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My trip to Germany and back

When I last drove to Munich and back, in order to visit my family and girlfriend, I decided to do something especially geeky: track my driving progress. The reason behind me tracking myself was two folded. For one I wanted to see if I could write a full app, front- and back-end to track myself across Europe, but mostly I wanted to keep my folks in the loop of where I am. Usually this was done by repetitively calling or, when having a break, posting or texting many to notify them of my progress. But this is neither live, precise, nor is it a pretty solution. Over a few posts (still to come) I will show you how I:

  • designed the iOS app (in Swift with MVC paradigm),
  • made a horribly insecure web server to track the (sometimes out of order) data, and
  • displayed the entire journey (in correct order) on a Google Map on my webpage.

But for now, here are the tracking results and me waffling about my journey.

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Fix to MicroPython's Memory Allocation Problem on ESP8266

I've been trying to write code that allows me to display text on my ST7735 display. The font module I found is around 4kB of source code that needs to be loaded by Python, compiled into byte code and executed by the Python Virtual Machine, or VM (for more details refers here). This process works somewhat like Java's VM approach, but on devices with limited memory, i.e. the ESP8266, can become troublesome. Loading, compiling and storing the byte code takes up precious memory, which may not always be allocatable; thus throwing an MemoryError: memory allocation failed, allocating XXX bytes.. In this little post I want to show you how you can pre-compile modules for the ESP8266, so you will avoid wasting space. And if that option is too cumbersome for you, I also present a little hack to increase the ESP's heap memory, but that's more of a bodge-job for lazy people: i.e. me :p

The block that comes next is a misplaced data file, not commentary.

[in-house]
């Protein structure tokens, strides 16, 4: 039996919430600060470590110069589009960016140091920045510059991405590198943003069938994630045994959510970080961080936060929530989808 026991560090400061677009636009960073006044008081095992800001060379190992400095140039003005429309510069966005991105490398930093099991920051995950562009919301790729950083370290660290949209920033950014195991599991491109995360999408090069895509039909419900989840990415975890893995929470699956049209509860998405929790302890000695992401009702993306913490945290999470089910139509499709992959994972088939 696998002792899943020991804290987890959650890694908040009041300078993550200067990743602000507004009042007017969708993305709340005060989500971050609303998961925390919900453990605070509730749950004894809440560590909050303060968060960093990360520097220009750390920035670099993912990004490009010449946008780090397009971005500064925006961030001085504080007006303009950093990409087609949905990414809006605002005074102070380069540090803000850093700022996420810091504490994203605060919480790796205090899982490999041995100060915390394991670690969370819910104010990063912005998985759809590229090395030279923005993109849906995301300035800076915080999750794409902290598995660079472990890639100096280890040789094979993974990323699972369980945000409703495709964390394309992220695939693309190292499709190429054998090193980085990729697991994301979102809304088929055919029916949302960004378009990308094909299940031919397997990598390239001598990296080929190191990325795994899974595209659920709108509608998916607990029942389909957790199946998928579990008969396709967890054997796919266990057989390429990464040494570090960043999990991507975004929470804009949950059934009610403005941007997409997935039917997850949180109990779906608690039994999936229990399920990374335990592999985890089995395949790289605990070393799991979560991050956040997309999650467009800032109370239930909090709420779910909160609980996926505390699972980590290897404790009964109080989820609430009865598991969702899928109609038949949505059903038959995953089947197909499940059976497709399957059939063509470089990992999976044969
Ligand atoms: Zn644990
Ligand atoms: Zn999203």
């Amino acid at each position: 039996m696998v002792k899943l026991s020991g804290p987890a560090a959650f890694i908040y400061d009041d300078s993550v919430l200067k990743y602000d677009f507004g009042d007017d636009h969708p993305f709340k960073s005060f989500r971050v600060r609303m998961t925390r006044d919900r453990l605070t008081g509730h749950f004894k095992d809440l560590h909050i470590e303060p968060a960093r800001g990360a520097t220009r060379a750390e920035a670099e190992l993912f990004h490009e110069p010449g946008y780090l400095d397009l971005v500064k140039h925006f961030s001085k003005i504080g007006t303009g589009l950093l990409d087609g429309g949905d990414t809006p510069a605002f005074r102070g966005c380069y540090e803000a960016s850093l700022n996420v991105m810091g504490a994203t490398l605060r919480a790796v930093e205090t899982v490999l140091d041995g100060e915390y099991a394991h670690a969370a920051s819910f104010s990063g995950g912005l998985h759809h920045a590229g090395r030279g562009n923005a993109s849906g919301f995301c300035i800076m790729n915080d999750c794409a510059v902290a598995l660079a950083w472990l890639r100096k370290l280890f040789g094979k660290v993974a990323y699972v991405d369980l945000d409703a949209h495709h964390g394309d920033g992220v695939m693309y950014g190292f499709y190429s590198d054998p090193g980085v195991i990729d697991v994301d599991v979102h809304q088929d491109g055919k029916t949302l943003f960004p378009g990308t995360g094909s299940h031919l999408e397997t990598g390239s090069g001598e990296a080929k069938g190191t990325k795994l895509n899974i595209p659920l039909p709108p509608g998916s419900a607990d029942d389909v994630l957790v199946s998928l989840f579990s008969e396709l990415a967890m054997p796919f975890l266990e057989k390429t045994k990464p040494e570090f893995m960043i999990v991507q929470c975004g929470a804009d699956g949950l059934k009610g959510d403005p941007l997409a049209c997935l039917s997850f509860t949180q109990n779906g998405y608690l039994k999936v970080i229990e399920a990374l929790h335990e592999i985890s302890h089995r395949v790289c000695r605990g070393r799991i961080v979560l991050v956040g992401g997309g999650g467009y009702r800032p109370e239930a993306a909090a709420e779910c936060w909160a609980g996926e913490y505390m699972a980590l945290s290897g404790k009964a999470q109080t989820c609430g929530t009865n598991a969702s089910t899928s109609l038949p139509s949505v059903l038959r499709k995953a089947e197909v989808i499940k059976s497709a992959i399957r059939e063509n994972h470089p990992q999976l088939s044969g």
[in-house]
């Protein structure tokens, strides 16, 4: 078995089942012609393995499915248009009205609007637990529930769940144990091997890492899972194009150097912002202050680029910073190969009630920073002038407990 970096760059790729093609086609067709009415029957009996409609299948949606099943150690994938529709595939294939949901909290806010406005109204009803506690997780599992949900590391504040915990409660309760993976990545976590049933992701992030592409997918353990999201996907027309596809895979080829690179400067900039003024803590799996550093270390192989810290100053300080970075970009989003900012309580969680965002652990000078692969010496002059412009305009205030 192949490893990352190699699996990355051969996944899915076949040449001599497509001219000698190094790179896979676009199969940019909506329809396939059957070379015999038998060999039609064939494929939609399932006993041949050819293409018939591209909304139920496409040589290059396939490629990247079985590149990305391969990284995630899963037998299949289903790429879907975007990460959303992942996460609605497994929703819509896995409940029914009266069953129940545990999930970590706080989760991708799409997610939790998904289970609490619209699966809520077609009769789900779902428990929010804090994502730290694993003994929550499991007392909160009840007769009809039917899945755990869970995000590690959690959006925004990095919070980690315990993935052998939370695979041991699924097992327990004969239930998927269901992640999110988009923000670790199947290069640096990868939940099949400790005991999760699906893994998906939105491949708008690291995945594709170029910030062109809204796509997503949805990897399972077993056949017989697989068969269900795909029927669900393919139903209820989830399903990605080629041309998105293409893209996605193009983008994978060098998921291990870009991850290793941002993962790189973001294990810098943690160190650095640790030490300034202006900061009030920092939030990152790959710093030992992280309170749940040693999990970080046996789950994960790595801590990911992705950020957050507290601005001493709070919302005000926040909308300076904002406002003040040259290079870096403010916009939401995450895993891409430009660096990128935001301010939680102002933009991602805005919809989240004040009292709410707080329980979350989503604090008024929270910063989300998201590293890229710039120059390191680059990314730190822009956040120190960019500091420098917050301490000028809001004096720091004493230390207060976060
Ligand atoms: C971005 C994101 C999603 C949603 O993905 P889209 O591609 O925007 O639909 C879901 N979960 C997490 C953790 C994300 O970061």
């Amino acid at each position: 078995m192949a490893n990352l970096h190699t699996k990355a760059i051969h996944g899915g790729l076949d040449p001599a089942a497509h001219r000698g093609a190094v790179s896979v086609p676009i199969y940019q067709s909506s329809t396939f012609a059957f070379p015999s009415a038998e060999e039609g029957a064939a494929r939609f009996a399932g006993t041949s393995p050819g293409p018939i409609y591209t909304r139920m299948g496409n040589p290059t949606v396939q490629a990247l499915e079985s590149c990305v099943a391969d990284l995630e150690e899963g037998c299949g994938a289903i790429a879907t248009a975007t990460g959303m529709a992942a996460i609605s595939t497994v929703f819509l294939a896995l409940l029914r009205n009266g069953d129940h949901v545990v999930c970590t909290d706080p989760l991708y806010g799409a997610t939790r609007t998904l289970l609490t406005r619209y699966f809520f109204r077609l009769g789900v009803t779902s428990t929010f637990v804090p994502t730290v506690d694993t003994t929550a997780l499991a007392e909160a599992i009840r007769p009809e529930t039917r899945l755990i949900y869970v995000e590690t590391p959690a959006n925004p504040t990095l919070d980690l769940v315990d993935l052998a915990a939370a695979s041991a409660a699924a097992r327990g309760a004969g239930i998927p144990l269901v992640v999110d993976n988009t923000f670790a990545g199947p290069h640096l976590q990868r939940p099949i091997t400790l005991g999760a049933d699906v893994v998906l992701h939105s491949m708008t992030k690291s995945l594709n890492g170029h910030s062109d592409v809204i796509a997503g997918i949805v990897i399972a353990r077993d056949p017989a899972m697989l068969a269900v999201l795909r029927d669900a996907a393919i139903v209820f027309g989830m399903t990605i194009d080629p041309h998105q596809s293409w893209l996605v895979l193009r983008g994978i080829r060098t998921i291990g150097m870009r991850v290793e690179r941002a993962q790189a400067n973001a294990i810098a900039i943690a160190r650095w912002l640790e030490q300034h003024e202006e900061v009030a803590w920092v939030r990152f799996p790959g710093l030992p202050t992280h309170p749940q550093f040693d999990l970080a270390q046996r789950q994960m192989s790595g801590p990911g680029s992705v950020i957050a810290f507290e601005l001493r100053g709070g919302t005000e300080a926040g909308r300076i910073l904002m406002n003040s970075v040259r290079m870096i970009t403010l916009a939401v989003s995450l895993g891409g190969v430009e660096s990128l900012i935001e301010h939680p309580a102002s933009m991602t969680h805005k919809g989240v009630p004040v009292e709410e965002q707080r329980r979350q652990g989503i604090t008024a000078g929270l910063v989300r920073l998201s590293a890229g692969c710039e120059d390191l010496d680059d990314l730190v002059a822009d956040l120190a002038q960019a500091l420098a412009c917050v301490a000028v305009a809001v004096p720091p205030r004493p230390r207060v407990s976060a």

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ESP8266 file transfer - the post I forgot...

In all my excitement about getting MicroPython running on the ESP8266, and then to get it talking to a ST7735 driven TFT LC display, I completely forgot to explain how I get the code saved on the little chip. It is very possible to write all the code in the terminal using picocom, minicom or screen. Yet this approach is very tedious, prone to errors, and if you do mistype something you'll have to start from scratch. Luckily, the MicroPython image allocates some space for a local file system (around two frecking Mega-Byte on the ESP if I'm not mistaken!), and you can write files to it and read them back using the built in webrepl module.

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TFT display for ESP8266 - shapes

Programming is awesome! Having gotten to grips with the ESP8266 on the HUZZAH board from Adafruid made me appreciate this even more. Back in my "wild" embedded-C days I was under the impression that programming a microchip was only for the hardcore geeks (myself included) and really difficult to grasp. How wrong I was! The object orientated platform MicroPython makes this little ESP an amazing platform for learning to code and getting immediate results. Only one thing is missing is a screen: or is it?

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